Lost & Found: getting your imagination mojo back.

Lost & Found: getting your imagination mojo back

Blog post by Su Beresford

The evolution and value of imagination, part one.

In the not-so-distant past, imagination was not valued in business because everything could be achieved, solved, or developed simply through strict adherence to this framework or that model.

What need was there for imagination if all the thinking had already been thought?

The problem is that not all the thinking has been thought and, to paraphrase Einstein, the problems of the future cannot be solved with the frameworks of the past. To survive, not just in business but also as a species, humans need imagination to go beyond our current thinking and find creative solutions to our ever more complex problems.

This is Part One of a two-part series that explores the change in how imagination is valued and how it can be developed personally and in business.


When I was young, my father, upon seeing me doing “nothing”, used to set me to chores stating, “well if you’ve got nothing better to do…” My father was a man of action – he had three jobs while I was growing up and inaction or leisure time was seen as lazy at best and time wasting at worst, the ultimate sin. This has impacted my own relationship with inaction at work. I have always seen the value in tangible actions of output and outcomes but not so much with the non-measurable and intangible. Freud called daydreaming “infantile thinking” and my Dad would have been ecstatic in his agreement.

Recently, Redvespa commissioned some market research in to imagination in business. This, coupled with my personal journey into becoming more comfortable with inaction, has made me start thinking about imagination: what is it, why do we have it, why was it discouraged, why is it now starting to be encouraged and, after suppressing or devaluing it for so long, how do we get our imagination mojo back?

Why Do We Have An Imagination?

No idea or, more strictly speaking, no one idea. Like so much to do with our minds, experts are not in agreement as to how or why the imagination formed. Imagination is the ability to envisage knowledge beyond our ability to experience it – a cerebral act without direct sensory input. To some it is foundational to the evolution of humans – we needed to be able to imagine a future or a consequence in order to make survival decisions. Or, being able to imagine something that you were told but haven’t experienced, allowed for the spread of knowledge and therefore the development of communities and civilisation. To others it is a biological cognitive phenomenon that allows children to make sense of the world around them, possibly until they have enough experiences to inform their knowledge.

What we do know is this: when we imagine our brains light up like Christmas trees as eleven areas of the brain are needed to imagine. As you read that I’m sure a lot of you imagined some strange combination of a cauliflower-like structure amassed in tinsel and fairy lights, or maybe that was just me …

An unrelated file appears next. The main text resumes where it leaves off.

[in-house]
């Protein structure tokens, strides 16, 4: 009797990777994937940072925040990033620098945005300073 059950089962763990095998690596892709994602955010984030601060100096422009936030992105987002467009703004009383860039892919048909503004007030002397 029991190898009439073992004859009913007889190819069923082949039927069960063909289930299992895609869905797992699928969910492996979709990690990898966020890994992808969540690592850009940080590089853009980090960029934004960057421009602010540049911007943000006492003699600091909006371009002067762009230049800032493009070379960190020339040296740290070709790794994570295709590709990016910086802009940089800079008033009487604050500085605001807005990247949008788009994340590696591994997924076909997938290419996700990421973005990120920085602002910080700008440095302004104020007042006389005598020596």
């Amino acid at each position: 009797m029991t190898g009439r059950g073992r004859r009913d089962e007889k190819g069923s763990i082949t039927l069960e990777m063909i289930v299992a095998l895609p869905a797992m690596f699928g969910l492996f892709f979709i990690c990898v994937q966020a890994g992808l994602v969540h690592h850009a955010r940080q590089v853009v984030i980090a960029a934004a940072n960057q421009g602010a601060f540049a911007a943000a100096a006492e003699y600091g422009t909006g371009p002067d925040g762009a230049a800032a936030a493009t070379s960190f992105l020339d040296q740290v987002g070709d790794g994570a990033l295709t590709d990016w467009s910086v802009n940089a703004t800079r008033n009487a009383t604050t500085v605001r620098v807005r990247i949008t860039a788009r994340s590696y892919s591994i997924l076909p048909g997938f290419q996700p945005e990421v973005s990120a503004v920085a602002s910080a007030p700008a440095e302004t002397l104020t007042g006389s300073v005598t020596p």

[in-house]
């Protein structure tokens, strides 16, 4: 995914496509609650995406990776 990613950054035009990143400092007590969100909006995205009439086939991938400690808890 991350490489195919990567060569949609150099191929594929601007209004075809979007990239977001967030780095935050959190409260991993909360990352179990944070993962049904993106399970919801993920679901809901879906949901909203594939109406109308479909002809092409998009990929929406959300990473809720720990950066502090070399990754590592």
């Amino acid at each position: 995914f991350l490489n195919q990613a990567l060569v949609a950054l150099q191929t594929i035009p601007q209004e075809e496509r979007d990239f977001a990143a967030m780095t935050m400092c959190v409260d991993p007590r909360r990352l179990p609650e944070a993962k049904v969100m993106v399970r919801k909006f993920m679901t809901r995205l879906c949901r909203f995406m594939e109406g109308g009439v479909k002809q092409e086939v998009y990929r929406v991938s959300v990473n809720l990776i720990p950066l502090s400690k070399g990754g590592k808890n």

Eleven areas of the brain are showing differential activity levels in a Dartmouth study using functional MRI to measure how humans manipulate mental imagery

The more I think about it, the more I believe the ability to imagine beyond our own experiences is the reason for the success of humankind. It is the reason for the first human migration, it is the reason for art and scientific advancement. It is the drive for difference and it constantly fights against the drive to protect sameness. There is no true empathy without imagination. So, even though imagination may have also caused the less-than-attractive outcomes in human advancement, I believe it will be fundamental in finding a way to solve the problems we have created.

“Imagination is not only the uniquely human capacity to envision that which is not, and, therefore, the foundation of all invention and innovation. In its arguably most transformative and revelatory capacity, it is the power that enables us to empathise with humans whose experiences we have never shared.”

JK Rowling

Imagination – a PR Issue

Imagination is often encouraged in the very young and indulged in artists and writers. Everyone else should live in the real world and leave imagination to dreams. You can’t see someone else’s imagination, and this leads it to be thought of as somewhat unsavoury, not quite cricket, not quite respectable. Imagination cannot be controlled and therefore is has in the past been seen as something to be feared or discouraged. Sameness requires adherence, difference must be tamed. To protect the social norm of the day and develop good workers of the future,  it was better to downplay the bit that could lead to individual thoughts and deeds.

Historically, scientific advancements have relied heavily on imagination. In spite of this, the language used (outside the very overused Einstein quotes) to explain scientific discovery features words like “reason” and “empirical observation”. But scientists have to imagine something that is not yet possible or known and then apply reason and empirical observation to prove their imaginings. So, imagination in science has been repackaged as something more solid, more measurable, and, therefore, more trustworthy.